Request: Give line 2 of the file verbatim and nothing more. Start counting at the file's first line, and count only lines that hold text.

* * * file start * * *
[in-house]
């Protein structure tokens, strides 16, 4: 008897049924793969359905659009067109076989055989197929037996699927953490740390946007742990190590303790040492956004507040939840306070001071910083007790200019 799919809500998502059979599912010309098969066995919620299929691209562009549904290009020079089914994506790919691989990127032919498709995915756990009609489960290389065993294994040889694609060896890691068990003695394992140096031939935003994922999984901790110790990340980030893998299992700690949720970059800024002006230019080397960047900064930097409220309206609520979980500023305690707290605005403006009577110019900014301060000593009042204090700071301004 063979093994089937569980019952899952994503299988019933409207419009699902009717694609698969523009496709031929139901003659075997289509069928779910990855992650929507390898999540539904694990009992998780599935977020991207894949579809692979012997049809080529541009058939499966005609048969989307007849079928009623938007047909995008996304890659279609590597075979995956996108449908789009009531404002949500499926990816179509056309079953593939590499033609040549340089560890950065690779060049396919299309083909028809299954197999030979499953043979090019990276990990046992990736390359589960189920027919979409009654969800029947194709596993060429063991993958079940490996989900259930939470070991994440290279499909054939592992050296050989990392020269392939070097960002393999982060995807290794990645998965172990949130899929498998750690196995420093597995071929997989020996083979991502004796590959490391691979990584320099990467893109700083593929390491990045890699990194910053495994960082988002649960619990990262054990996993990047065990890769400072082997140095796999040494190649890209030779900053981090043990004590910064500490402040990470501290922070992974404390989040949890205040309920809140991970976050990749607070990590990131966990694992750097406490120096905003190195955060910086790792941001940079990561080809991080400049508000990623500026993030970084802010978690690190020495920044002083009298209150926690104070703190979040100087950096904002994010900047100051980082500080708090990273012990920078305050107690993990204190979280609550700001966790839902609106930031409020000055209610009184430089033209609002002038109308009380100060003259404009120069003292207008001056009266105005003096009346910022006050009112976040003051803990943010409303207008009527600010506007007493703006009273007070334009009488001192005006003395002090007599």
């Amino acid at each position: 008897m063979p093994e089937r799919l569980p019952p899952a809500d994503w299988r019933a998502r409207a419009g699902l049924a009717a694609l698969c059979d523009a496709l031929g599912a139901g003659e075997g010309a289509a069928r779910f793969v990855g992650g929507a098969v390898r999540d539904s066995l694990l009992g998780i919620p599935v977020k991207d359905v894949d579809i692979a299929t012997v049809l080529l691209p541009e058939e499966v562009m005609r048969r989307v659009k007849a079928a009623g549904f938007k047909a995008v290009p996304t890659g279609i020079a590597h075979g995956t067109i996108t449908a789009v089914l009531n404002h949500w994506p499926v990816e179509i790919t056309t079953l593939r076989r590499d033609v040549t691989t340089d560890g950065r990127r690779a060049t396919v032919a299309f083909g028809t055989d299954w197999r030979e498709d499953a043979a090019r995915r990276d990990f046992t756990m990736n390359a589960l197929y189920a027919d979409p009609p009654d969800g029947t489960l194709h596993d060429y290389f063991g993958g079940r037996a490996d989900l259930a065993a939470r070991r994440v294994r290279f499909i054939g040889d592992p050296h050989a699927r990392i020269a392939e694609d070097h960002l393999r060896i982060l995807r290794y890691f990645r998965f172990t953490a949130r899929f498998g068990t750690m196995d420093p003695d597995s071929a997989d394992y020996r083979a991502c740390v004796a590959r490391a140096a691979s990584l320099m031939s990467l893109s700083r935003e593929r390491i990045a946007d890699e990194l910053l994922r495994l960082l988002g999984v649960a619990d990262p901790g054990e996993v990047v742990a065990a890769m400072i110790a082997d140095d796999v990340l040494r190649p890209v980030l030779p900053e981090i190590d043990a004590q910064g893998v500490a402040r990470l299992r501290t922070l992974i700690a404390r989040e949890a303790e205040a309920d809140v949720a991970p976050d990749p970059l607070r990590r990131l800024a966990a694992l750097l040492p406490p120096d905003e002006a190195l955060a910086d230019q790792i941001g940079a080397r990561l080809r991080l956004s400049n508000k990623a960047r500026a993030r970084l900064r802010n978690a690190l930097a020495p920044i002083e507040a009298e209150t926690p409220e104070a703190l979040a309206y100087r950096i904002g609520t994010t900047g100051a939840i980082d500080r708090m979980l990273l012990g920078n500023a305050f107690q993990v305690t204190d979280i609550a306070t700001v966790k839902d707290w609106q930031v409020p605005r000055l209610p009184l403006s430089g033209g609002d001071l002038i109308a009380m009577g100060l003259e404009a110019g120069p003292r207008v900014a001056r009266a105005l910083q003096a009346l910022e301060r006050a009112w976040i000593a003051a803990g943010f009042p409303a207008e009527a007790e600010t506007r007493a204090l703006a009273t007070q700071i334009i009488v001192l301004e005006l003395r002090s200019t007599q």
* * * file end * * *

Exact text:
């Protein structure tokens, strides 16, 4: 008897049924793969359905659009067109076989055989197929037996699927953490740390946007742990190590303790040492956004507040939840306070001071910083007790200019 799919809500998502059979599912010309098969066995919620299929691209562009549904290009020079089914994506790919691989990127032919498709995915756990009609489960290389065993294994040889694609060896890691068990003695394992140096031939935003994922999984901790110790990340980030893998299992700690949720970059800024002006230019080397960047900064930097409220309206609520979980500023305690707290605005403006009577110019900014301060000593009042204090700071301004 063979093994089937569980019952899952994503299988019933409207419009699902009717694609698969523009496709031929139901003659075997289509069928779910990855992650929507390898999540539904694990009992998780599935977020991207894949579809692979012997049809080529541009058939499966005609048969989307007849079928009623938007047909995008996304890659279609590597075979995956996108449908789009009531404002949500499926990816179509056309079953593939590499033609040549340089560890950065690779060049396919299309083909028809299954197999030979499953043979090019990276990990046992990736390359589960189920027919979409009654969800029947194709596993060429063991993958079940490996989900259930939470070991994440290279499909054939592992050296050989990392020269392939070097960002393999982060995807290794990645998965172990949130899929498998750690196995420093597995071929997989020996083979991502004796590959490391691979990584320099990467893109700083593929390491990045890699990194910053495994960082988002649960619990990262054990996993990047065990890769400072082997140095796999040494190649890209030779900053981090043990004590910064500490402040990470501290922070992974404390989040949890205040309920809140991970976050990749607070990590990131966990694992750097406490120096905003190195955060910086790792941001940079990561080809991080400049508000990623500026993030970084802010978690690190020495920044002083009298209150926690104070703190979040100087950096904002994010900047100051980082500080708090990273012990920078305050107690993990204190979280609550700001966790839902609106930031409020000055209610009184430089033209609002002038109308009380100060003259404009120069003292207008001056009266105005003096009346910022006050009112976040003051803990943010409303207008009527600010506007007493703006009273007070334009009488001192005006003395002090007599």